available at any health food store), which support healthy blood sugar
    and insulin levels
  • Get active! I notice that I have more difficulty with my blood
    sugar balance during seasons when I am less active, such as in the
    winter. Any sort of exercise or activity is beneficial, whether it’s
    going to the gym or for runs, or simply taking a walk or doing some
    gardening (or even vigorous housework!). Every little bit helps, and the more regular, the better.

4) What advise would you give me to treat PCOS naturally?

My biggest pieces of advice would be to:

  1. Avoid conventional/pharmaceutical treatments, such as birth control
    pills or Metformin or others. I do know some people who have used Metformin
    briefly to start getting their insulin under control and begin to lose
    some weight, and then get off of it once they have seen some progress.
    This is one way to use Metformin more sensibly, although I
    cannot think of any way that birth control pills will contribute to
    long term healing or balance. Generally, I would say to avoid these and
    instead begin to pour your efforts into lifestyle changes.
  2. Begin with your diet. Here are my Top 3 nutritional changes
    that I would recommend to anyone starting out and looking for a few
    things to begin to change. Some great reads to get your going are The Maker’s Diet
    and Nourishing Traditions,
    which will help to explain a lot of the why’s behind what they are
    suggesting. Don’t expect to make all of the changes at once, but pick
    one or two things and get started!
  3. Try to find a reputable Naturopath. There are so many wonderful
    supplements, herbs, homeopathic remedies, etc. out there that can
    really make a difference, but unless you have a lot of time to spend
    really digging into the research yourself, it can be a bit overwhelming
    at first. By seeing someone who works with these issues regularly, you
    reap the benefits of their experience and recommendations and it gives
    you a great starting place.
  4. Bring it before the Lord. We don’t deal with this on our own, but
    only with the help and grace of our good God, who knows us and our
    bodies intricately. I am grateful to God for the teaching and resources
    that He has brought my way, and also for the continual reminders to
    bring all of my efforts back into submission to Him. I am learning to
    trust Him as my Healer, and not myself or anything natural that I do.

Are there any particular concerns or questions that you would like to have answered? I definitely do not have all the answers, but I’ll try my best! If you have been dealing with PCOS naturally, I’d love to hear some of the natural things that you have tried and the dietary changes that you have made!

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  1. No questions, just wanted to tell you how excited i am to find a place where many of my concerns (about food quality, natural living, following the will of God) are expressed. I’ve tried different herbs without much difference, but am interested in trying those you speak of. (BTW, i read recently that the FDA has declared B-6 a “drug” & will limit supplements & other items stating they contain it. I have a hard time believing this will occur, i hope not!)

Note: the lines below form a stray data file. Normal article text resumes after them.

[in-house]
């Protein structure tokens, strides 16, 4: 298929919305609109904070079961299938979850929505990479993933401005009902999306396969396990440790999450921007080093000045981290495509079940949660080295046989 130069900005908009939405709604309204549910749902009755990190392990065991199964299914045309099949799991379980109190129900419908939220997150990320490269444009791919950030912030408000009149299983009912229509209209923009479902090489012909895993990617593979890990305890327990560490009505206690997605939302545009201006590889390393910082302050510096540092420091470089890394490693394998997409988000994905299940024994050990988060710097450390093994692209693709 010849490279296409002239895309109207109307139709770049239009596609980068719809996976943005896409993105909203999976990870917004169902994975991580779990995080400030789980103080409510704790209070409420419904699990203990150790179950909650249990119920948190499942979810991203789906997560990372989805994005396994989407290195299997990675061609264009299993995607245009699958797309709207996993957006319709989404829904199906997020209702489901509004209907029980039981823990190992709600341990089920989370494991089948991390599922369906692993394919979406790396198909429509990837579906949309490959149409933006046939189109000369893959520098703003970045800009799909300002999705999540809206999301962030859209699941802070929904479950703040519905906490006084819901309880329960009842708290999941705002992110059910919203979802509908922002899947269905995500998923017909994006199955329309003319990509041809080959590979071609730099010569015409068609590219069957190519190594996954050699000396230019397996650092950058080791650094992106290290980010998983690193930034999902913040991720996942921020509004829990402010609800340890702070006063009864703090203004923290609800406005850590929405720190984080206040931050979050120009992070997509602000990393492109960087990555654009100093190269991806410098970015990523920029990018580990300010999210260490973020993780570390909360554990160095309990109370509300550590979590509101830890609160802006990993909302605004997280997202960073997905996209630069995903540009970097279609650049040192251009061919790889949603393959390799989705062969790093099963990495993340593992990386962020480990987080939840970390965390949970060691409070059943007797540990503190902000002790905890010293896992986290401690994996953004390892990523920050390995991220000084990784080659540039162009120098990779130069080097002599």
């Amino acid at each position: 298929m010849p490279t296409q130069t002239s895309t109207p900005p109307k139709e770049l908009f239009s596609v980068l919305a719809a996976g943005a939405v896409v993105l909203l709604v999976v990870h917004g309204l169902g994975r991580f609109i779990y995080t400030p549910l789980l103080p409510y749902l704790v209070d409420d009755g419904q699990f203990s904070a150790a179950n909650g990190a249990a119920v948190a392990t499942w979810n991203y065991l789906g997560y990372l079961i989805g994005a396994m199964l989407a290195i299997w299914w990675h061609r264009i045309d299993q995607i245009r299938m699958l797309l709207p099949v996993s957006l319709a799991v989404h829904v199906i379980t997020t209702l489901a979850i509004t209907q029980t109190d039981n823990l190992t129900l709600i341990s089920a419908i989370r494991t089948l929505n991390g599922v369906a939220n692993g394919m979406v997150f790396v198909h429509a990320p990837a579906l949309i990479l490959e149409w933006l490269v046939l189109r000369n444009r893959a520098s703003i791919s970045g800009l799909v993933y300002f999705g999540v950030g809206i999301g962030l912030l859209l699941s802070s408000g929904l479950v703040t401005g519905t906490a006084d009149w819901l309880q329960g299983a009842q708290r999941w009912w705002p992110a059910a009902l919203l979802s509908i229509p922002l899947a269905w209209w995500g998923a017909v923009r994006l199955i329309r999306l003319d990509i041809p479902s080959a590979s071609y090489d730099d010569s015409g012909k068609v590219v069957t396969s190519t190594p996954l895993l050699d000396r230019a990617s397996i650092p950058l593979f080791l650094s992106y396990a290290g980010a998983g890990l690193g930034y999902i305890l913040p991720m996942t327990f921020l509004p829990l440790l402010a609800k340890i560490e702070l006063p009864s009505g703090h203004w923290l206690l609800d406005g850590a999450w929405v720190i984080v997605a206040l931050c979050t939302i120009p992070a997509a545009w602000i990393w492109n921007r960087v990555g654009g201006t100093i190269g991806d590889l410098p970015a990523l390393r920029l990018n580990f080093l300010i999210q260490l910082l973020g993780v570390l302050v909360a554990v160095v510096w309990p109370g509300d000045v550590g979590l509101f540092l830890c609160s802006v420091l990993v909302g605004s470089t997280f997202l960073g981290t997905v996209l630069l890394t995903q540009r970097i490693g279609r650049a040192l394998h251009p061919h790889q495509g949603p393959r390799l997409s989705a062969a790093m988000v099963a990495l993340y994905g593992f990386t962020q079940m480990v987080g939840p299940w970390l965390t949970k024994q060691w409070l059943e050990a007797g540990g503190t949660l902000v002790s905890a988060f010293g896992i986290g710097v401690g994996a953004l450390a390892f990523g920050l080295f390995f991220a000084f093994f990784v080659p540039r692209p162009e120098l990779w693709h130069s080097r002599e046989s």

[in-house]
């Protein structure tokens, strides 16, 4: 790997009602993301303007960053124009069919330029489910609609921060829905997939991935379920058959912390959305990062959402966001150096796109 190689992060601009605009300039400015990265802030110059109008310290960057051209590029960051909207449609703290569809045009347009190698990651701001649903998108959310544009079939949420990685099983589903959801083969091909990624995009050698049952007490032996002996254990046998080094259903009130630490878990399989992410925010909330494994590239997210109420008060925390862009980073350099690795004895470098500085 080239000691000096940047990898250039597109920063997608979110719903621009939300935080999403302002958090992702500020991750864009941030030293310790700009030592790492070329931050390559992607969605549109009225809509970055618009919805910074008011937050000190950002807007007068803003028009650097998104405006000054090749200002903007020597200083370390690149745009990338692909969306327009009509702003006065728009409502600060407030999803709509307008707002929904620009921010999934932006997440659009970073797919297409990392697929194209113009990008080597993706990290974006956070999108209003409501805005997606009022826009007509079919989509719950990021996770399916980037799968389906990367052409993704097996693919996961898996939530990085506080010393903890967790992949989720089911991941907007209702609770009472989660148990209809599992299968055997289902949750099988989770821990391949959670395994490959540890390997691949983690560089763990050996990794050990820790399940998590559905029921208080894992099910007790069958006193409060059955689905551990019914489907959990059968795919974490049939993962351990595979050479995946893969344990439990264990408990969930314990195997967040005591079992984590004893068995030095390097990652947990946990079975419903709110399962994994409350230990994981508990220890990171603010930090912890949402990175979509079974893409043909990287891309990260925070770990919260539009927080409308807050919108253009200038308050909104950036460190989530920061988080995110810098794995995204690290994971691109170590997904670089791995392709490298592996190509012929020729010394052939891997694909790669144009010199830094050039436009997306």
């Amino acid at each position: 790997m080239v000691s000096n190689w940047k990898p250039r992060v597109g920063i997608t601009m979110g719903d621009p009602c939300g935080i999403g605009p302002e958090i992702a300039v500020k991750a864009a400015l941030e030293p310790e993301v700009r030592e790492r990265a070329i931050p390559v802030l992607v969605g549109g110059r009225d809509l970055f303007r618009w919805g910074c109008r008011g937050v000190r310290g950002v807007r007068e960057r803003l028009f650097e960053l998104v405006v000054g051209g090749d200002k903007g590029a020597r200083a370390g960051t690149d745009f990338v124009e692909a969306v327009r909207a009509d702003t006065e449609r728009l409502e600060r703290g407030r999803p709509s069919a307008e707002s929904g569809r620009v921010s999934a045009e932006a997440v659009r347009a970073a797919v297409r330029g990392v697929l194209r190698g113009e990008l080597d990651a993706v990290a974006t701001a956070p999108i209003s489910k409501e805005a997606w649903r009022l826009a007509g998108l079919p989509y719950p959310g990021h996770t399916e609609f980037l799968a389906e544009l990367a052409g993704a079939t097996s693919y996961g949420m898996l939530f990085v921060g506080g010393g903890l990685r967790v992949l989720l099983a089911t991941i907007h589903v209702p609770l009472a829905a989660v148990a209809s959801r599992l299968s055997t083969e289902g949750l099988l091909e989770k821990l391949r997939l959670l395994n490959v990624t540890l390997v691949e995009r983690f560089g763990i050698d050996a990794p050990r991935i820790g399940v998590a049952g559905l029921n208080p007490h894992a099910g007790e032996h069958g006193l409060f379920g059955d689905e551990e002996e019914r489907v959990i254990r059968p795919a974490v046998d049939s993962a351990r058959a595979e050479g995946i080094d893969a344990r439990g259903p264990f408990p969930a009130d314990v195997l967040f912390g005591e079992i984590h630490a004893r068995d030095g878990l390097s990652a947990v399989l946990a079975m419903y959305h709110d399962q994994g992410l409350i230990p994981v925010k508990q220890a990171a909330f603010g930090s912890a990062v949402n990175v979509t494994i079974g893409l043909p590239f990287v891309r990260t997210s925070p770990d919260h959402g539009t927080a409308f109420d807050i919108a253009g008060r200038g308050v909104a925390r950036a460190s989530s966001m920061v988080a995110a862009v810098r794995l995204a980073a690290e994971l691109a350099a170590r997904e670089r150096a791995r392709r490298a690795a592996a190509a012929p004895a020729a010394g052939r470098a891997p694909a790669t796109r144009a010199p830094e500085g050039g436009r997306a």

Thank you for your site. It meets a big need!

  2. I recently stumbled on your Blog – and saw today’s post – I have PCOS – a recent diagnosis. We have one child and are desperately wanting a larger family. And it sounds like you’re on your way to growing a big family. I can’t wait to dive into the “PCOS” section of your blog for encouragement and knowledge. I know it isn’t an accident I came across your Blog! He works in the smallest of ways, I know He will work in my body as well. God bless you!

  3. I have used biologically identical progesterone one days 16-26 of my cycle and this helps me. Dietary have been the biggest thing.

  4. I don’t have PCOS but I was having all kinds of problems regulating my cycles/hormones after my last baby. My GYN finally suggested adding B6 supplements. It took about 4-5 weeks and I started noticing small changes for the better. Now 3 months later everything is back to prepregnancy levels. (So I am really hoping they do not limit B6.) Thanks-love reading all the information on your site. I have learned so much about nutrition.

  5. I do have a question…
    Right now my husband and I are living in Haiti. Before moving here I was in the process of making some major dietary changes (much of what you suggested). In some ways this move has made things easier (ex. Not as many “convinent” foods) but in other ways harder (I don’t have any natural food stores- well, not even a regular grocery store!).

    For awhile I just ate only fruits and veges. That helped me lose some weight but hasn’t helped my cycle come back.
    I think that I have too many refined starches in my diet, maybe. My only options however are: potatoes, white rice or white flour. I’m not sure what is the best option or if I should just cut them all out completely.

    As far as dairy…
    I can get eggs but no milk except powdered. I did finally find a place that sold olive oil (I only had soybean) and real butter.

    As far as meat…
    I have canned pork and beef. Hopefully, soon, we will butcher a cow that we recently bought, which has been fed only grass and millet. That should help on that front.